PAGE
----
Laboratory (RATT Lab). To increase the margin of safety when conducting thermal vacuum

tests, automated control systems and fail-safes are required to ensure that the sometimes fragile

and expensive instruments will not be harmed during testing. A spike in temperature or a loss of

vacuum could fatally damage a critical piece of equipment and put the mission behind schedule.

OBJECTIVES

Controllers and their associated fail-safes that regulate temperature already exist; however, its

sensors and actuators need to be installed. A vacuum fail-safe system is to be implemented for

one of the vacuum chambers in use in the RATT Lab, shown in Figure 1. Since there are

currently no vacuum fail-safe mechanisms installed, the chamber is not yet capable of being

“flight” certified. Thus, the chamber is not suited for testing equipment that will one day be used

in space. Instead, the chamber is currently used to test non-flight instruments during their

development. The addition of the fail-safe will satisfy several of the requirements imposed on

chambers prior to flight certification.

BACKGROUND

Vacuum Systems

To simulate a space environment, thermal vacuum chambers are used to mimic the vacuum and

temperature environment found in space. Air is pumped out of a sealed chamber to achieve a

vacuum. The transition from a viscous fluid to particles in a pipe is defined by the ratio of the

mean free path of the molecules to the radius of the pipe, which is a dimensionless number called

the Knudsen Number (Kn). In the region where Kn is less than 0.01, the properties of the air are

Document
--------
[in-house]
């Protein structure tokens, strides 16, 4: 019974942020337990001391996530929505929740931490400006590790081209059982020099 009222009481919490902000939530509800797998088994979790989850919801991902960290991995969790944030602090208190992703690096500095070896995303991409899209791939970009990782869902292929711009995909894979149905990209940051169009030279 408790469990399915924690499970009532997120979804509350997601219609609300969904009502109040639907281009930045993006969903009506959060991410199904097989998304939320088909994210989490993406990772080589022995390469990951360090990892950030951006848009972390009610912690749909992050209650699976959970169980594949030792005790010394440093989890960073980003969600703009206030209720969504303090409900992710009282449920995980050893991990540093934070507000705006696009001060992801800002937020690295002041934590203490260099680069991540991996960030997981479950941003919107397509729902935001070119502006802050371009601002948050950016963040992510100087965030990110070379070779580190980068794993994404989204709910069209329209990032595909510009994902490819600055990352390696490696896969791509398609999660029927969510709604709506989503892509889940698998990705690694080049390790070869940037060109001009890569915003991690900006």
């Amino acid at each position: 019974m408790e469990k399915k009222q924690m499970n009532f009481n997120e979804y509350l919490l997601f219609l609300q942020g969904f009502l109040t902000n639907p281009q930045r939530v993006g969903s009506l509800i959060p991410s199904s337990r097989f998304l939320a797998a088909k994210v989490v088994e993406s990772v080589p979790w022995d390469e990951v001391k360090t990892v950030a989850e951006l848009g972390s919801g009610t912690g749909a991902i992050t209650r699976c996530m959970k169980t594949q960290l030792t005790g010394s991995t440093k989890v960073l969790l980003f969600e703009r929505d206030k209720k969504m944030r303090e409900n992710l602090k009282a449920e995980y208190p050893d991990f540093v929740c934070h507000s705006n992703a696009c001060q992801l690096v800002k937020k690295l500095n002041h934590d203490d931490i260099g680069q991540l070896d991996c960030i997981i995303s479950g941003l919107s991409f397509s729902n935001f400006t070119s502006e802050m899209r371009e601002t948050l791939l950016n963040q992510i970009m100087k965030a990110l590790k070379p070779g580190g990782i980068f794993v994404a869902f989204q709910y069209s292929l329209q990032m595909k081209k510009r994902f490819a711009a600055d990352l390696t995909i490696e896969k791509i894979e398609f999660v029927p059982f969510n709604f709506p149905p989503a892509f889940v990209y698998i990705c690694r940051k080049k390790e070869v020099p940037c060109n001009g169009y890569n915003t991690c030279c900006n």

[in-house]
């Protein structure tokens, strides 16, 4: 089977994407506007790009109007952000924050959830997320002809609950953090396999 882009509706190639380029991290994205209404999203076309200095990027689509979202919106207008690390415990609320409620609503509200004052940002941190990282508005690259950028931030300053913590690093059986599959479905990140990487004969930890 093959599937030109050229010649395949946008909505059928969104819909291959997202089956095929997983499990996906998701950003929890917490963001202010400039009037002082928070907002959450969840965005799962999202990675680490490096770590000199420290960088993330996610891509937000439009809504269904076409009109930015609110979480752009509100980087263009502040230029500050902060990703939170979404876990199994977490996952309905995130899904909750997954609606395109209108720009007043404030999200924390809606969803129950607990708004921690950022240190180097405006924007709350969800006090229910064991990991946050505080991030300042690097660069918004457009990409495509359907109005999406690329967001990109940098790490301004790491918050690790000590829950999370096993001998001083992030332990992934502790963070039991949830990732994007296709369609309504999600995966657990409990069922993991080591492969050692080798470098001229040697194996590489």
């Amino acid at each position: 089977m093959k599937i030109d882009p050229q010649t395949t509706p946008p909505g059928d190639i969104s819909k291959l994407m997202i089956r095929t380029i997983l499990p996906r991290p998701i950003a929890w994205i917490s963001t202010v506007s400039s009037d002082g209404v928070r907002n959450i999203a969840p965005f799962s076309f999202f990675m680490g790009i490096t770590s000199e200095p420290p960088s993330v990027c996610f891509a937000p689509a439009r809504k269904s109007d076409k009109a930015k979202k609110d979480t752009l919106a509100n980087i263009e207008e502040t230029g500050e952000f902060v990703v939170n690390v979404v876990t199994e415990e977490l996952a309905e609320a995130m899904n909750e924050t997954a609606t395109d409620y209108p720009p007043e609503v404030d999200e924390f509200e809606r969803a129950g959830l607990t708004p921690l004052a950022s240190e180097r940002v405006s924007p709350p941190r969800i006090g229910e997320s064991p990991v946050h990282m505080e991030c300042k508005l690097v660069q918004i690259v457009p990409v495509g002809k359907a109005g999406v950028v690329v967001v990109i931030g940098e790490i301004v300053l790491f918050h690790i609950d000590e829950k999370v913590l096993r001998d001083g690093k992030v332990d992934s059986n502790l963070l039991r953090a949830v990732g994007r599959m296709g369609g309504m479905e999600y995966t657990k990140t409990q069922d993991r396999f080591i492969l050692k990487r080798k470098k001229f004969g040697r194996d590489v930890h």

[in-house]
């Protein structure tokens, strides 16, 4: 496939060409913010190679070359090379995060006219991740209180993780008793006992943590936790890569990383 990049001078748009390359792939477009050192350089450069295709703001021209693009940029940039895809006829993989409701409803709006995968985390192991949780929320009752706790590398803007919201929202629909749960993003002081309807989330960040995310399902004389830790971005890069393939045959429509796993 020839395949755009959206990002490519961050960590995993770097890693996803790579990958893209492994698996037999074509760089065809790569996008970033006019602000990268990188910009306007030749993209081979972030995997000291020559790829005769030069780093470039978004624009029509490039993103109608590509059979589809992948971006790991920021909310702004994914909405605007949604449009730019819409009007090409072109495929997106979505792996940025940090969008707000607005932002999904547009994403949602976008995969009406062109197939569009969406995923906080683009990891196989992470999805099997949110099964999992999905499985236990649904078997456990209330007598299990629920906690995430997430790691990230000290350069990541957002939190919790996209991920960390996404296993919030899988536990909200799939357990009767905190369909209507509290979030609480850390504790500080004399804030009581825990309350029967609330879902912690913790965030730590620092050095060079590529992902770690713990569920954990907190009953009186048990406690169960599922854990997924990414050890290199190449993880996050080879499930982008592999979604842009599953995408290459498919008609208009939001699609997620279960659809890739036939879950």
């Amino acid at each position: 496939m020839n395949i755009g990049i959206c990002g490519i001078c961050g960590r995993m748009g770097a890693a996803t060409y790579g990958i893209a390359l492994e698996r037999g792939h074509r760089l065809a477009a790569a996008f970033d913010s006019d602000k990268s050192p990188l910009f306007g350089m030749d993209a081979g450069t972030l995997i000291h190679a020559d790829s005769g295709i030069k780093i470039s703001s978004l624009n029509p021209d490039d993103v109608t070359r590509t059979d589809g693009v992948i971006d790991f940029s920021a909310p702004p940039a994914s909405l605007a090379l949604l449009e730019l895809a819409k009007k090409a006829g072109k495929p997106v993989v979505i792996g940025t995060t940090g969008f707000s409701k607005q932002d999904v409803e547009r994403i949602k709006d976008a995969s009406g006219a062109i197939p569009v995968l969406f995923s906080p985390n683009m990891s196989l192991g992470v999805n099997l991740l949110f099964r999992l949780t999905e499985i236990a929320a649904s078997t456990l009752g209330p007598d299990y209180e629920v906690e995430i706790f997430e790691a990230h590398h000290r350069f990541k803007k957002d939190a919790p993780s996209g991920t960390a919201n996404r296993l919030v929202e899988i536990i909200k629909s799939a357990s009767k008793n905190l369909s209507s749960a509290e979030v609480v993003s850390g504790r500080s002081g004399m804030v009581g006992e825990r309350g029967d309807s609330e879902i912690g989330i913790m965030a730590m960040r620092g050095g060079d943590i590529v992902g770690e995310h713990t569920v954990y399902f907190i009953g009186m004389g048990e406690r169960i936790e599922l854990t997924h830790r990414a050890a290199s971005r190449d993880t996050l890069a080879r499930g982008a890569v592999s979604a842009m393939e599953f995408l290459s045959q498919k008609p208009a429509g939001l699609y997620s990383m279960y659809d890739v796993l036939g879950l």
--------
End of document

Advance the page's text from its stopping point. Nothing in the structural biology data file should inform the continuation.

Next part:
similar to a laminar fluid with viscous effects. In this environment, air is able to be pulled using

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a simple pump that uses a spinning rotor to induce a pressure difference. A rotary “roughing”

pump first evacuates the chamber to a “rough” vacuum which can reach up to 10-3

Torr (mm

Hg). At higher vacuums, however, the air behaves less like a fluid and more like individual

particles. When Kn is greater than 1, the molecules interact with the walls of the pipe more than

with each other. To reach vacuums as high as 10-10

Torr or “high” vacuum required for lab use,

a second pump is required, the turbomolecular pump. The turbo pump operates like a turbine

and uses momentum transfer to move particles of air. These pumps stall in high pressure viscous

flow. Therefore, the turbo pump is used in conjunction with the “roughing” pump connected in

series [1].

Heat Exchanger Systems

Temperature control is accomplished by using a combination of heaters and liquid nitrogen

(LN2) in conjunction with a heat exchanger plate. To lower the temperature of the chamber, the

thermal control unit will activate one of the solenoid valves on the LN2 lines. This causes cool

gases and eventually liquid to flow through the heat exchanger plate, which cools the plate

through convection. To raise the temperature of the chamber, a voltage will be applied to the

resistance heaters, which will transfer heat to the heat exchanger plates by conduction.

Vacuum and Temperature Sensors

To maintain a constant temperature environment in the thermal vacuum chamber involves the